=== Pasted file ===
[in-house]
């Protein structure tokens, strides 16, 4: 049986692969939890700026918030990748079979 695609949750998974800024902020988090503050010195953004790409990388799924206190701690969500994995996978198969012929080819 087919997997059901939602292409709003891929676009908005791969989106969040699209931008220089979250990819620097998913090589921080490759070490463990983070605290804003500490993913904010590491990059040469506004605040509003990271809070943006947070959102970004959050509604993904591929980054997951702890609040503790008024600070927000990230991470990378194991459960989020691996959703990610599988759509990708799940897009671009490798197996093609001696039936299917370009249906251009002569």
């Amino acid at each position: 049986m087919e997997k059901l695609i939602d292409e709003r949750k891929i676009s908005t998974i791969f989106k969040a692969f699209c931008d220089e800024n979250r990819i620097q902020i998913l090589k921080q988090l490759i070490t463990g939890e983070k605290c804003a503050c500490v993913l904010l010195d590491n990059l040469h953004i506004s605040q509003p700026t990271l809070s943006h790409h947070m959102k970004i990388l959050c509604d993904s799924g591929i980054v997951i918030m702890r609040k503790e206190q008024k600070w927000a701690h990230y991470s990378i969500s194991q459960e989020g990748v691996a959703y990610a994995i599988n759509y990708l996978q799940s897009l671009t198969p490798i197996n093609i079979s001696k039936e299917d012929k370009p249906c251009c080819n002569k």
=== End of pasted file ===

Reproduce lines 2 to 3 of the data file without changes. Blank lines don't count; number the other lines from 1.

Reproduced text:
């Protein structure tokens, strides 16, 4: 049986692969939890700026918030990748079979 695609949750998974800024902020988090503050010195953004790409990388799924206190701690969500994995996978198969012929080819 087919997997059901939602292409709003891929676009908005791969989106969040699209931008220089979250990819620097998913090589921080490759070490463990983070605290804003500490993913904010590491990059040469506004605040509003990271809070943006947070959102970004959050509604993904591929980054997951702890609040503790008024600070927000990230991470990378194991459960989020691996959703990610599988759509990708799940897009671009490798197996093609001696039936299917370009249906251009002569």
């Amino acid at each position: 049986m087919e997997k059901l695609i939602d292409e709003r949750k891929i676009s908005t998974i791969f989106k969040a692969f699209c931008d220089e800024n979250r990819i620097q902020i998913l090589k921080q988090l490759i070490t463990g939890e983070k605290c804003a503050c500490v993913l904010l010195d590491n990059l040469h953004i506004s605040q509003p700026t990271l809070s943006h790409h947070m959102k970004i990388l959050c509604d993904s799924g591929i980054v997951i918030m702890r609040k503790e206190q008024k600070w927000a701690h990230y991470s990378i969500s194991q459960e989020g990748v691996a959703y990610a994995i599988n759509y990708l996978q799940s897009l671009t198969p490798i197996n093609i079979s001696k039936e299917d012929k370009p249906c251009c080819n002569k």